Skinner Begins White House Job With Pep Talk
Samuel K. Skinner quietly took over as President Bush’s chief of staff on Monday and delivered a pep talk encouraging White House workers to be loyal team players.
Skinner, a pragmatic moderate who served as transportation secretary the last three years, replaced John H. Sununu, who had alienated many people with his combative style.
Sununu took up residence in the Old Executive Office Building next door to the White House. He will serve as a special counselor to the President for the next 2 1/2 months and then leave the Administration.
On his first day, Skinner presided over a meeting of senior staff aides and joined Bush at his daily intelligence briefing.
Describing the staff meeting, White House Press Secretary Marlin Fitzwater said: “Sam was very enthusiastic and he defined a very orderly process for supporting the President.”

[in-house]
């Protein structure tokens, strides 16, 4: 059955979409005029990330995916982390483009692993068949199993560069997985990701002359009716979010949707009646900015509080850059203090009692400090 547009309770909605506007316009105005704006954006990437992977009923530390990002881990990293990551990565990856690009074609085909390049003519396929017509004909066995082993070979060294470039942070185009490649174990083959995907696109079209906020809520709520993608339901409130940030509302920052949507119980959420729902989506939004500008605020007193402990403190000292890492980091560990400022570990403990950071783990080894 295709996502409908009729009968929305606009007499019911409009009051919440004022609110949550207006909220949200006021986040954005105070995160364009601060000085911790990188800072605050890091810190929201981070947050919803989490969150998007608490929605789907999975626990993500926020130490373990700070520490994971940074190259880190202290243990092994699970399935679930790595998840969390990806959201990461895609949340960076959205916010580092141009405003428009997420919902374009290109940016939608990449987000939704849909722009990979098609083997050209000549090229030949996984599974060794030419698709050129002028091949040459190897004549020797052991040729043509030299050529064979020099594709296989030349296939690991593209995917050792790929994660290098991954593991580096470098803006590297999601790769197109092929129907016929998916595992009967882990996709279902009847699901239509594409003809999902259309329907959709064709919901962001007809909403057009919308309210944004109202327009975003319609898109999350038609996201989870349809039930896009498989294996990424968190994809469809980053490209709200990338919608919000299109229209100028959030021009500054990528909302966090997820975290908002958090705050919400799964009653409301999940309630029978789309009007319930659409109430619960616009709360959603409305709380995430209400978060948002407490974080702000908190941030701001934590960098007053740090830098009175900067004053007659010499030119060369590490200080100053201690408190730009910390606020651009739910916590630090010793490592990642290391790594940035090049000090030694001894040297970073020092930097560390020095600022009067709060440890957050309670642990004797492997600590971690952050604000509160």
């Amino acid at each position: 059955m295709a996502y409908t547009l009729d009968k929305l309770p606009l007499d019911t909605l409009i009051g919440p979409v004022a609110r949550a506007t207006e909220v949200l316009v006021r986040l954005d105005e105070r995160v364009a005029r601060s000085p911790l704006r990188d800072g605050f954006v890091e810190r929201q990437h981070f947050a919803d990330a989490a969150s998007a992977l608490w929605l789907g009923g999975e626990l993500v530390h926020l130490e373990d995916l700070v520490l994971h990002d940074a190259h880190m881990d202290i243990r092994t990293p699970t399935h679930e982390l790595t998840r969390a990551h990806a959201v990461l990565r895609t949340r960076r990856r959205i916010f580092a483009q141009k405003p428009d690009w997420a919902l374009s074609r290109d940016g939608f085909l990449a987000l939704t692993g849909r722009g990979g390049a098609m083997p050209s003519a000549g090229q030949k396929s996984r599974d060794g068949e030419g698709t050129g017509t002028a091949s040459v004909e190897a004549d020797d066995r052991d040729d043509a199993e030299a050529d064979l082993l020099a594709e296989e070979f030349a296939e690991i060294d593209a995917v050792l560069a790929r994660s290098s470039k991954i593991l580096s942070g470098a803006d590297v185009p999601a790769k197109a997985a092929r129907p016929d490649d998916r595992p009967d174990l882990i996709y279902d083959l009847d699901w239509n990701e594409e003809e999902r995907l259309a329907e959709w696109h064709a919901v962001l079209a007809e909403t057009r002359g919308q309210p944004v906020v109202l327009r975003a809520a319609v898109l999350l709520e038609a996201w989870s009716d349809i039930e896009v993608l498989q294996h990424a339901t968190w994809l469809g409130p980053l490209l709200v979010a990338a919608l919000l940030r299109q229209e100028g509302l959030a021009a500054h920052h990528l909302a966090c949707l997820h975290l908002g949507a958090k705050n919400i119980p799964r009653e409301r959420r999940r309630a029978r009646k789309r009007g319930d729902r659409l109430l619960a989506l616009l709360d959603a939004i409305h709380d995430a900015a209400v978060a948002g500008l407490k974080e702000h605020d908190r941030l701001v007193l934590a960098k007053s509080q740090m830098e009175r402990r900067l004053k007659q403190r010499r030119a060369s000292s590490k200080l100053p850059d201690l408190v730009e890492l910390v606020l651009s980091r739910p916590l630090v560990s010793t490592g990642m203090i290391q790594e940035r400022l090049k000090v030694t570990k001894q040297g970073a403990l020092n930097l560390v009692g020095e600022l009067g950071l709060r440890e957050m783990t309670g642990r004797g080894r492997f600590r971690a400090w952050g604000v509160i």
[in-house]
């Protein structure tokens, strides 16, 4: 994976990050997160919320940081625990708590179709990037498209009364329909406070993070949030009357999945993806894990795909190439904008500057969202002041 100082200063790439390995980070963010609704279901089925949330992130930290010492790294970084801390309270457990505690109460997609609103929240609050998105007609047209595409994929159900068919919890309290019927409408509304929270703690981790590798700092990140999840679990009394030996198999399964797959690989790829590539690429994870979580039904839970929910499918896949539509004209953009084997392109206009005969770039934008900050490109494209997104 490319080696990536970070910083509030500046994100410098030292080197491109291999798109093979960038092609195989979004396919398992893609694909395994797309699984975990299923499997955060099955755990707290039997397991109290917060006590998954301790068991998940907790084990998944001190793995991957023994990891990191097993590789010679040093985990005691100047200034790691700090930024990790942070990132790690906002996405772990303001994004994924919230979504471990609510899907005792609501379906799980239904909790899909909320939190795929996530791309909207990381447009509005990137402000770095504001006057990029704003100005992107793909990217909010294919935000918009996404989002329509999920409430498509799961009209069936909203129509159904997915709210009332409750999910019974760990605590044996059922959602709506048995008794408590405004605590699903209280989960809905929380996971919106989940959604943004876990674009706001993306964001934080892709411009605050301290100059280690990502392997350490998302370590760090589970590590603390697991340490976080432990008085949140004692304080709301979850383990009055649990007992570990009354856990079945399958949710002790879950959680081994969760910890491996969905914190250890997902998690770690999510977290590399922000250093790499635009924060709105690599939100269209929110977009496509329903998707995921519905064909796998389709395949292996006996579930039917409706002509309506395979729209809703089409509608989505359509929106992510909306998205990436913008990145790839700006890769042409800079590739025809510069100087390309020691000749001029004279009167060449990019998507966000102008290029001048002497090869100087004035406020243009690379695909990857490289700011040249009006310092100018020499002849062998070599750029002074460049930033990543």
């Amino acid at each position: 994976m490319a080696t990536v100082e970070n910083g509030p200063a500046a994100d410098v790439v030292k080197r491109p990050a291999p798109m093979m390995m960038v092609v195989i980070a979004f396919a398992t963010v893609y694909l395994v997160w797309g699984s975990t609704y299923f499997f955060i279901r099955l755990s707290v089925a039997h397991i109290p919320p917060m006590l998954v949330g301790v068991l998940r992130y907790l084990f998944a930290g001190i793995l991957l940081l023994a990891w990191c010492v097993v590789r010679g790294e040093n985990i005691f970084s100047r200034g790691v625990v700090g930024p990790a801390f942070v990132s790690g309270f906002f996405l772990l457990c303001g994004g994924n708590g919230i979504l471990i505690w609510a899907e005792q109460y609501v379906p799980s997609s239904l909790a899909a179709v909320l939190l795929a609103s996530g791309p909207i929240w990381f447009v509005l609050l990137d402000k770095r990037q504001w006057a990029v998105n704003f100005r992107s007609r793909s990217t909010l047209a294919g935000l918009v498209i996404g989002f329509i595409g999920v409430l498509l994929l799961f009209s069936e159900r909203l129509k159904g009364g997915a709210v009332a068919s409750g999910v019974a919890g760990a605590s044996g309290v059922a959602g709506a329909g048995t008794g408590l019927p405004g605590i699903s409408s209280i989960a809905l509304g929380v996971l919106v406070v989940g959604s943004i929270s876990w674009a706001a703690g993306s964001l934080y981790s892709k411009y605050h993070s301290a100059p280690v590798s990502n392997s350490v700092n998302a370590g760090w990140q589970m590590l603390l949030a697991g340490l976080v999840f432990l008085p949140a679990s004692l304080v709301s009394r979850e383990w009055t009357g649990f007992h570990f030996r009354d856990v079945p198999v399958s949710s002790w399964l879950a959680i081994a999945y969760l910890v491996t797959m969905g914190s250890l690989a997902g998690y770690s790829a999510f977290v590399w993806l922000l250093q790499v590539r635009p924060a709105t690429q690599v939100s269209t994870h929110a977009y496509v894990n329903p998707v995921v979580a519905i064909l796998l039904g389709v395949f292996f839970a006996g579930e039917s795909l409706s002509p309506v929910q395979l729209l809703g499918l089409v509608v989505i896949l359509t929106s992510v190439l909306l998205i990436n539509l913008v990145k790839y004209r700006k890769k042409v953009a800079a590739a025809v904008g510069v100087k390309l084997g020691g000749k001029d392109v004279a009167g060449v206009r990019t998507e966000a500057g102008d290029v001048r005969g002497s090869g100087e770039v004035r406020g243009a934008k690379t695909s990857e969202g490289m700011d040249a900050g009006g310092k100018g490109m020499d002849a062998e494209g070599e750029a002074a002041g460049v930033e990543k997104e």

One senior official described Skinner’s remarks to the staff as a “rah-rah” speech that put off some veterans of the Bush White House.
“Some liked it. Others thought it was a little patronizing,” said the official, who declined to be identified.
One official said White House staffers were being assured that Skinner did not plan an immediate shake-up of personnel. However, Skinner has tapped an old friend and businessman, Eugene R. Croisant, to conduct a review of White House operations and staffing.
In a private ceremony witnessed by Bush, Skinner was sworn in as a commissioned officer for his new post by a longtime friend, U.S. District Judge Joel M. Flaum of Chicago, with whom he once served as a U.S. attorney.
Also present were Skinner’s wife, Mary Jacobs (Honey) Skinner, two sons, Thomas and Steven, and former Illinois Gov. James R. Thompson and his wife, Jayne. Sununu did not attend.